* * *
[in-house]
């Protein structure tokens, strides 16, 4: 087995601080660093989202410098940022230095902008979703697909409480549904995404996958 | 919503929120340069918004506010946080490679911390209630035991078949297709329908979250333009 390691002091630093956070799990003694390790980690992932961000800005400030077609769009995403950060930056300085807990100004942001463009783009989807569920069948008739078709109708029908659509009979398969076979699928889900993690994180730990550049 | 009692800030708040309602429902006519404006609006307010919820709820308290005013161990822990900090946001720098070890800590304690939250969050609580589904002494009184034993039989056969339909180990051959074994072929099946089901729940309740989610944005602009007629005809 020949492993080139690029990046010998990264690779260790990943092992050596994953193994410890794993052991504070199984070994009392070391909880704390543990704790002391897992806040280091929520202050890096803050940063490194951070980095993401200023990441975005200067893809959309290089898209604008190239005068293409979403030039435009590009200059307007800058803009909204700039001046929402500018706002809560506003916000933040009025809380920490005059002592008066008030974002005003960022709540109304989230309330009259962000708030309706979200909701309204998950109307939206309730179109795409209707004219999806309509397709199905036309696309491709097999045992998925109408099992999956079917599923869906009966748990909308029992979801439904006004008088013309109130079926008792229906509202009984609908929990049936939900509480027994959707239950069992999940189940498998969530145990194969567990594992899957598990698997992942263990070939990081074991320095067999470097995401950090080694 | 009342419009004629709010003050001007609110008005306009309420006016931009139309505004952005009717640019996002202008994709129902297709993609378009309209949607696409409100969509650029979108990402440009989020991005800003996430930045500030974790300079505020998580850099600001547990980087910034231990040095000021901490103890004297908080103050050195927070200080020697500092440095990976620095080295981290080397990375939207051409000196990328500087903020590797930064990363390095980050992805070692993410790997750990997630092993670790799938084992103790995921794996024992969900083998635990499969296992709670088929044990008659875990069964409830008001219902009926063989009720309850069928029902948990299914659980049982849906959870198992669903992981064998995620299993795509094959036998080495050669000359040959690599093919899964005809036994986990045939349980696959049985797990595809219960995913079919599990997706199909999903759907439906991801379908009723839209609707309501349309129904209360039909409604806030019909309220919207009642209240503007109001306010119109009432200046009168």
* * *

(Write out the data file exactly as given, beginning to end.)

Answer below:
[in-house]
């Protein structure tokens, strides 16, 4: 087995601080660093989202410098940022230095902008979703697909409480549904995404996958 | 919503929120340069918004506010946080490679911390209630035991078949297709329908979250333009 390691002091630093956070799990003694390790980690992932961000800005400030077609769009995403950060930056300085807990100004942001463009783009989807569920069948008739078709109708029908659509009979398969076979699928889900993690994180730990550049 | 009692800030708040309602429902006519404006609006307010919820709820308290005013161990822990900090946001720098070890800590304690939250969050609580589904002494009184034993039989056969339909180990051959074994072929099946089901729940309740989610944005602009007629005809 020949492993080139690029990046010998990264690779260790990943092992050596994953193994410890794993052991504070199984070994009392070391909880704390543990704790002391897992806040280091929520202050890096803050940063490194951070980095993401200023990441975005200067893809959309290089898209604008190239005068293409979403030039435009590009200059307007800058803009909204700039001046929402500018706002809560506003916000933040009025809380920490005059002592008066008030974002005003960022709540109304989230309330009259962000708030309706979200909701309204998950109307939206309730179109795409209707004219999806309509397709199905036309696309491709097999045992998925109408099992999956079917599923869906009966748990909308029992979801439904006004008088013309109130079926008792229906509202009984609908929990049936939900509480027994959707239950069992999940189940498998969530145990194969567990594992899957598990698997992942263990070939990081074991320095067999470097995401950090080694 | 009342419009004629709010003050001007609110008005306009309420006016931009139309505004952005009717640019996002202008994709129902297709993609378009309209949607696409409100969509650029979108990402440009989020991005800003996430930045500030974790300079505020998580850099600001547990980087910034231990040095000021901490103890004297908080103050050195927070200080020697500092440095990976620095080295981290080397990375939207051409000196990328500087903020590797930064990363390095980050992805070692993410790997750990997630092993670790799938084992103790995921794996024992969900083998635990499969296992709670088929044990008659875990069964409830008001219902009926063989009720309850069928029902948990299914659980049982849906959870198992669903992981064998995620299993795509094959036998080495050669000359040959690599093919899964005809036994986990045939349980696959049985797990595809219960995913079919599990997706199909999903759907439906991801379908009723839209609707309501349309129904209360039909409604806030019909309220919207009642209240503007109001306010119109009432200046009168």